As I made my way down Madaffari Drive, I assumed the noise was birds. It was only my second year in Exmouth, so it seemed possible that there were species I hadn’t yet come across. Perhaps some peculiar parrot or pelican. As I turned towards the beach, I caught a whiff of fermenting fish and then I saw them: acres of wrinkled cinnamon skin; gelatinous bodies crushed up against one another, rolling and splashing; light bouncing off thousands of yellowing tusks and millions of vibrissae. I didn’t think it strange. Perhaps it was the early hour, but it seemed perfectly reasonable for thousands of walruses to be clogging Town Beach. It was only when a man, from the veranda of an oceanfront villa, shrieked ‘Get out here!’ to his wife that I acknowledged just how extraordinary their presence was.
Soon people were crowding. Most had left their homes in a hurry, still in pyjamas and with uncombed hair. I recognised some faces, predominantly parents of children I taught. Upon seeing me in my wetsuit with surfboard underarm, one father joked, ‘Don’t think you’ll be getting into the water today, Miss Pallis.’ I smiled politely. Though most of the town had gathered, the walruses outnumbered us.
The local police blocked off the beach and announced via loudspeaker that male walruses may attack if they believe their harem is being threatened. This information was identical to the Wikipedia entry for ‘walrus behaviour’ and I have no doubt that the officers consulted it before arriving. Police training can only prepare you for so much.
Over the following fortnight, various media, ranging from international broadcasters to an obscure veterinary journal, flew in. I told a Perth reporter my impressions, though my interview was not televised. Perhaps I was not emotional or good-looking enough. From the discussions I overheard, the consensus seemed to be that the walruses were a cause for celebration. In the parklands surrounding the beach there were barbecues and ball games. We at the school decided that, since it was almost holidays, we would break early. I brought those students whose parents worked to watch the walruses. Wendy Bitto, one of the fourth-grade girls, was reprimanded via megaphone for attempting to take a selfie with a stray walrus pup, but otherwise the kids were well behaved. At one point, someone threw a beach ball that was, to great applause, struck back by the blubbery chest of a playful female.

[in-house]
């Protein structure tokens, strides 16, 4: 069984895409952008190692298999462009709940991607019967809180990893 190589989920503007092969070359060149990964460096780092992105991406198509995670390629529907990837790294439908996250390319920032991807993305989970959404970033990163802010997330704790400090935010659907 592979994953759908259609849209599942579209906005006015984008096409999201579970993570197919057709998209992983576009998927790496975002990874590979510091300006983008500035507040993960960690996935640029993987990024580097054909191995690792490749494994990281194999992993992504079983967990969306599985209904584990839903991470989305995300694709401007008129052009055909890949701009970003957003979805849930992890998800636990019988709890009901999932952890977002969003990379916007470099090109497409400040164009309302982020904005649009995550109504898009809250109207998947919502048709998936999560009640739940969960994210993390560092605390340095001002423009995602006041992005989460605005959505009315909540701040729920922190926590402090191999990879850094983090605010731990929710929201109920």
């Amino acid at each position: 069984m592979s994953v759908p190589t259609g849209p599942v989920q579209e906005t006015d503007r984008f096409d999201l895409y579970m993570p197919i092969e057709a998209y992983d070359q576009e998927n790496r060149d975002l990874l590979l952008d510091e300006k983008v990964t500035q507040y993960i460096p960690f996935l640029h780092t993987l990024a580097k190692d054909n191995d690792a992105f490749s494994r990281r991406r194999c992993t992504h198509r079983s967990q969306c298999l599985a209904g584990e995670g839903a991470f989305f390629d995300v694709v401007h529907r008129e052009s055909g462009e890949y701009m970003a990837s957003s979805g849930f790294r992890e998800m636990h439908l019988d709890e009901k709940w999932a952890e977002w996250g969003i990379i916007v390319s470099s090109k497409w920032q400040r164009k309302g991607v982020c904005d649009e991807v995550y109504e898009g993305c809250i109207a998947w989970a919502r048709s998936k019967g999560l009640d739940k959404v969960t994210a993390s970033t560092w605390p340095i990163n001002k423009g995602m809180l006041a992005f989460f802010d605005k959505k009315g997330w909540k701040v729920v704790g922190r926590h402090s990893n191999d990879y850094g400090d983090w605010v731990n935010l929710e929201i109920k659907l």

Footage of ‘Wilhelmina the walrus’ playing with the beach ball did the rounds on television and social media. Hotel owners hoped that this news might attract tourists, but despite a few weekend visitors, their accommodation remained far from full. We were simply too remote and expensive, especially when compared to the low cost of nearby Indonesia.
This is an excerpt from ‘Living with Walruses’ by David Thomas Henry Wright, one of the short stories in the Margaret River short story collection, ‘Pigface and Other Stories’.
David Thomas Henry Wright has been published in Southerly, Seizure and Verity La. He has been shortlisted for the Queensland Literary Awards (Digital Literature), T.A.G. Hungerford Award, Viva La Novella and Overland Short Story Prize. He has a master’s degree from the University of Edinburgh and is a PhD candidate at Murdoch University.